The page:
Invasive crayfish induce potentially harmful behavioral shifts in stream fish Riparian ecosystems are subjected to extreme stress factors in southern California. These conditions are brought forth by drought, fire, and invasive species. The invasive Red Swamp Crayfish (Procambarus clarkii, or RSC) is a recognized invasive predator that has caused aquatic species declines locally to amphibians and macroinvertebrates and may be responsible for reductions of the federally-endangered three-spined stickleback (Gasterosteus aculeatus williamsoni). In local riparian ecosystems, a population decrease of G. aculeatus has been observed, with P. clarkii presence being a potential cause. We conducted a behavioral experiment that quantified the interactions between a cousin fish, the partially armored stickleback (G. a. microcephalus, or PATS), and the RSC. To investigate the behaviors of PATS and assess the potential ramifications of crayfish on their behavior, we assessed fish behavior in the absence of crayfish within the mesocosm, on responses to chemical and visual cues of the crayfish, and between PTS and crayfish under ecologically realistic scenarios. Results indicate that in the presence of crayfish, the PATS are less likely to show schooling behavior and instead scatter across the mesocosm relative to the control group, suggesting that crayfish disrupt natural behavior. Ultimately, crayfish presence causes a change in the behavior of PATS, offering valuable insight into the relationship between the UTS and crayfish in their natural environments and further demonstrating how invasive species can impact native species.

Gary Bucciarelli (Primary Presenter/Author), University of California, Davis, garyb@ucdavis.edu;

Nolan Gentile (Co-Presenter/Co-Author), Pepperdine University, nolan.gentile@pepperdine.edu;

Lucia Maldonado (Co-Presenter/Co-Author), Pepperdine University, lucia.maldonado@pepperdine.edu;

Kyle Osornia (Co-Presenter/Co-Author), Pepperdine University, kyle.osornia@pepperdine.edu;

Andrew Wang (Co-Presenter/Co-Author), Pepperdine University, andrew.m.wang@pepperdine.edu;

Robert Fisher (Co-Presenter/Co-Author), USGS, rfisher@usgs.gov;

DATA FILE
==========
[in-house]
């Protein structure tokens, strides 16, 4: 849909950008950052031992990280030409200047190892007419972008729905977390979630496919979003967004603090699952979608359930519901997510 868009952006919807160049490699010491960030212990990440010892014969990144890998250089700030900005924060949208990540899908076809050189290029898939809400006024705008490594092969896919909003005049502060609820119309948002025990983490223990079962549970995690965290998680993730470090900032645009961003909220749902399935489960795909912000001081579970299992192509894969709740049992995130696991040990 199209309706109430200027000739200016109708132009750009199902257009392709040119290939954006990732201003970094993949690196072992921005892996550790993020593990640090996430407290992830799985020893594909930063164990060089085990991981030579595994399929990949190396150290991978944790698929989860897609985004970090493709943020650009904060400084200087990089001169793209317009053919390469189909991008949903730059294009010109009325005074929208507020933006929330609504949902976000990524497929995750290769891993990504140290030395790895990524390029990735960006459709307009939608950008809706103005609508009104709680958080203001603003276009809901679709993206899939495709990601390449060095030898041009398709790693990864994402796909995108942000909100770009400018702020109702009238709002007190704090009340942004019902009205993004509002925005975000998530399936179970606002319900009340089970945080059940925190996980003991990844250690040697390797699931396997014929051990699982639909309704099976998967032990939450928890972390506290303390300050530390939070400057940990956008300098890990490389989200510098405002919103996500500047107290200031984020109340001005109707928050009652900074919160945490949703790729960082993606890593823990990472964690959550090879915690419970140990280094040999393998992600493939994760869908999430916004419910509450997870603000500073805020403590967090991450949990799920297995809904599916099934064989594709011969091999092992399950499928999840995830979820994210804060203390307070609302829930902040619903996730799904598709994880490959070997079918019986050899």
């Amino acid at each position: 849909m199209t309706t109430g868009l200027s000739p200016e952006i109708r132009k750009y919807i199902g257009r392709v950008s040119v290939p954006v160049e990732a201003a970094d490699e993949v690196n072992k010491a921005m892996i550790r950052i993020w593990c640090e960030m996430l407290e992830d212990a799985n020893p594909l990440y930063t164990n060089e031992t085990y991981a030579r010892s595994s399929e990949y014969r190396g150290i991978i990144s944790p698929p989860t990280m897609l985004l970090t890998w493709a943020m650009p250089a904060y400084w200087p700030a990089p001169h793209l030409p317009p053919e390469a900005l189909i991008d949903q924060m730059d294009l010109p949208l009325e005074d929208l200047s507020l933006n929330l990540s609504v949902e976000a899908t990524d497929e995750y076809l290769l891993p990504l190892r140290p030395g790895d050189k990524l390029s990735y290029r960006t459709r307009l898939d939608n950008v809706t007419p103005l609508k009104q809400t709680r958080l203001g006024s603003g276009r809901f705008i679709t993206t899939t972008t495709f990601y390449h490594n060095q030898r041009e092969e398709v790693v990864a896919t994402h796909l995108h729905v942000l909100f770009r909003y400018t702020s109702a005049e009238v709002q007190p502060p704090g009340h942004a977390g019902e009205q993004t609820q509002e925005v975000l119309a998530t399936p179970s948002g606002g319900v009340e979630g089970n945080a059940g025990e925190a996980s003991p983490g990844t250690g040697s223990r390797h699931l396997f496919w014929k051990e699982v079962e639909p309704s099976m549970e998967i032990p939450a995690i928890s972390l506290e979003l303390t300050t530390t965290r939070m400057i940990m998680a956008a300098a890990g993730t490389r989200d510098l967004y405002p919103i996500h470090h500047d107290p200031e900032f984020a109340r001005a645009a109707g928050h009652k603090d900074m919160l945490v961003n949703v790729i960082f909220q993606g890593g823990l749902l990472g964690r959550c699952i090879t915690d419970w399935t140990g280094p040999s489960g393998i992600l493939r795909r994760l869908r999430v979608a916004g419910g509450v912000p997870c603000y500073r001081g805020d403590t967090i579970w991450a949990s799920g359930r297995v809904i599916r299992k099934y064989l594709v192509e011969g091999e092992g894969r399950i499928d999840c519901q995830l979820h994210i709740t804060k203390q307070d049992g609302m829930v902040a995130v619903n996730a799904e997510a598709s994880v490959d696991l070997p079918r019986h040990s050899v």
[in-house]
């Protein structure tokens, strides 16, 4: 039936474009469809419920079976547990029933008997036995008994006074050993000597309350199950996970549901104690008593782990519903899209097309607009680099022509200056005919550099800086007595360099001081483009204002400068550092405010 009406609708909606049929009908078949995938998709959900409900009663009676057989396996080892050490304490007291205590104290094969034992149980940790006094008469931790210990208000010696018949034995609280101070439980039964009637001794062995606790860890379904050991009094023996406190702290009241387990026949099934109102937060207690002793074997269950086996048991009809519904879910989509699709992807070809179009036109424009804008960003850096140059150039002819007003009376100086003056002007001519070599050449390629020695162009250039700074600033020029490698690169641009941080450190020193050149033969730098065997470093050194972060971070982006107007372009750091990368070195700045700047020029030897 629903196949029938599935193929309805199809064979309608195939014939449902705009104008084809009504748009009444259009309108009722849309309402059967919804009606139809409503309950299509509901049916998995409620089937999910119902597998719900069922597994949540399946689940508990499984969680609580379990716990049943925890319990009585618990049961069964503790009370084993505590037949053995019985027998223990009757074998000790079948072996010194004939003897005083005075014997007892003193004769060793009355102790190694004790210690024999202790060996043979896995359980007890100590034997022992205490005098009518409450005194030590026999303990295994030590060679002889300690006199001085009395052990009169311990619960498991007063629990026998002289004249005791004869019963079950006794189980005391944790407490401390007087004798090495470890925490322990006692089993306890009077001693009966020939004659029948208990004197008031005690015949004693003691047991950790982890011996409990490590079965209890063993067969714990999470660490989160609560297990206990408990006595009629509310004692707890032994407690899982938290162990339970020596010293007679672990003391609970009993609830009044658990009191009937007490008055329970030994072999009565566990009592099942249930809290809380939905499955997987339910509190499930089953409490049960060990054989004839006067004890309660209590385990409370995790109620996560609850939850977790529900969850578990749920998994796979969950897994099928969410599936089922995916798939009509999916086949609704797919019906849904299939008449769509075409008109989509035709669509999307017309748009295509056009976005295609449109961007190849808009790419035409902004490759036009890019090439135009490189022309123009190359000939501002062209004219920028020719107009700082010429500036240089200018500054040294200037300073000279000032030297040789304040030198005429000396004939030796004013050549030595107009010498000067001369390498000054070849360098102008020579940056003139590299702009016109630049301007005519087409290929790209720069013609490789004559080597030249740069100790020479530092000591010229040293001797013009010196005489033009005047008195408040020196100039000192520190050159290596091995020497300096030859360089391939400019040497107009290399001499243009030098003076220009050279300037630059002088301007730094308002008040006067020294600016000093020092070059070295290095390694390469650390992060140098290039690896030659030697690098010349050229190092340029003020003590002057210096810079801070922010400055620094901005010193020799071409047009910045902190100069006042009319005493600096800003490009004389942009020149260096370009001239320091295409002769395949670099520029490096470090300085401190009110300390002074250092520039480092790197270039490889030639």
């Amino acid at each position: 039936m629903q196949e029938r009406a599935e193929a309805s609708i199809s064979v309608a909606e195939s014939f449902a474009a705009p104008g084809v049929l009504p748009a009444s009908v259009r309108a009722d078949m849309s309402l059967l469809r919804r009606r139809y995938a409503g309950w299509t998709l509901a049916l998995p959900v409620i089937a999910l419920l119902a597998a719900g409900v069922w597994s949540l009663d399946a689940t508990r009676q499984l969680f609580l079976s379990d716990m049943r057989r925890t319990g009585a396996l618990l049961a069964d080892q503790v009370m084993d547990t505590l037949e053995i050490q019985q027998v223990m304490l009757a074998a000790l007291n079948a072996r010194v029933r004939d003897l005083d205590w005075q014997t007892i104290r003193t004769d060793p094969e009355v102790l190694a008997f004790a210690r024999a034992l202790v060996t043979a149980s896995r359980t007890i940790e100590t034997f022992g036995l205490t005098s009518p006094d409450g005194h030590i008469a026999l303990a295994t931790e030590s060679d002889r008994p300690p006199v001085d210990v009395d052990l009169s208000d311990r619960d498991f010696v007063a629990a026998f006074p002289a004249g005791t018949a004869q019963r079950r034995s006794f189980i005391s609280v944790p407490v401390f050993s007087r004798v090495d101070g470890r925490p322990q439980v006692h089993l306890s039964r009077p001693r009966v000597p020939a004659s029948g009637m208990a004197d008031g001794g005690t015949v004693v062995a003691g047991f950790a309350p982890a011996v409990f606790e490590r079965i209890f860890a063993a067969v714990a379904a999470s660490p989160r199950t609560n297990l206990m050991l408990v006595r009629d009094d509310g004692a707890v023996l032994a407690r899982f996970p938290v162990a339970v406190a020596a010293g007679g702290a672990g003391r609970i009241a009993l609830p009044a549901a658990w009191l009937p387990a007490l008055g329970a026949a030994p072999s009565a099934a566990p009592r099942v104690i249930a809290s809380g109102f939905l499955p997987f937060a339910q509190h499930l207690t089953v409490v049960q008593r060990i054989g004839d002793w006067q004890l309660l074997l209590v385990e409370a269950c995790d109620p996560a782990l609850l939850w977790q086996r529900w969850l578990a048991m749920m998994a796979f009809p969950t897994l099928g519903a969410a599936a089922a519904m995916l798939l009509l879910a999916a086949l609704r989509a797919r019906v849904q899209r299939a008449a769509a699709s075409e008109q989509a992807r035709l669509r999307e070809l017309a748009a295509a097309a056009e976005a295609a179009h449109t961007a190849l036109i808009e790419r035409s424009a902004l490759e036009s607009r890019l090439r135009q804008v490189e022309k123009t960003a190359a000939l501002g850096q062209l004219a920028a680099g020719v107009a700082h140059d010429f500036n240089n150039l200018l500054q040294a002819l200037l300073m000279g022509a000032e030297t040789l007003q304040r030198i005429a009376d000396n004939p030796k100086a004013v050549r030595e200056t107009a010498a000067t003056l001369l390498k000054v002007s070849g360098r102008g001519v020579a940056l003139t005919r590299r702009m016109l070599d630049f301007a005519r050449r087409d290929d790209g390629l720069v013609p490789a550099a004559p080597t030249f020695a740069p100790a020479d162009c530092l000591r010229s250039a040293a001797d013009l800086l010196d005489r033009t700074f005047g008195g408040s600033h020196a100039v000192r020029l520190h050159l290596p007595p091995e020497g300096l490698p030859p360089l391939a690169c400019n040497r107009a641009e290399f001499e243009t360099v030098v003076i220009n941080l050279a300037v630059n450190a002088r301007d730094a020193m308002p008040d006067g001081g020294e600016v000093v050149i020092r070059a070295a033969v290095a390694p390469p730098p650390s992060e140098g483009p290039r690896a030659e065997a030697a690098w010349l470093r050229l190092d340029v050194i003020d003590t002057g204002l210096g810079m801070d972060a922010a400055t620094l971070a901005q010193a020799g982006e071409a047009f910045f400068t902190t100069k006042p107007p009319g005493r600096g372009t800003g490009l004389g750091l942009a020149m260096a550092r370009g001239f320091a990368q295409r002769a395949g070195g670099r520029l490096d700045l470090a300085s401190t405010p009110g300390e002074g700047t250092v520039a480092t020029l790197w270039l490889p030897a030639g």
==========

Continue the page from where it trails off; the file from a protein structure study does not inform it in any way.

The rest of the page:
Lee Kats (Co-Presenter/Co-Author), Pepperdine University, lee.kats@pepperdine.edu;

11:30 - 11:45 | Freedom Ballroom F | AN EDNA-BASED ASSESSMENT OF RARE TURTLE SPECIES

6/03/2024  |   11:30 - 11:45   |  Freedom Ballroom F

An eDNA-based assessment of rare turtle species As turtle populations decline worldwide, increased protections (e.g. United States Endangered Species Act) yield increased regulatory burdens. As a consequence, monitoring of imperiled turtle species is imperative to understand both their extant distributions, but also to ensure regulatory compliance. However, conventional methods for surveying turtles are frequently costly, time consuming, require taxonomic expertise, and unlikely to yield detections without repeated visits. In these instances, innovative technological advances may overcome these limitations, ultimately streamlining monitoring. Environmental DNA (eDNA) analyses are an emerging technology that has shown great promise in improving detection rates and occupancy estimation over conventional sampling, while increasing efficiencies in detecting turtle species. Here we propose a comprehensive eDNA-based assessment of Blanding’s turtle (Emydoidea blandingii) and wood turtle (Glyptemys insculpta) throughout Minnesota, where there is strong regulatory pressure to monitor these species effectively and efficiently. We developed, validated, and optimized novel quantitative PCR (qPCR) assays for each species to model occupancy and document ecological and biological correlates that may impact detection. Preliminary results from in situ testing are promising, as we have had positive detections from both assays throughout the state of Minnesota.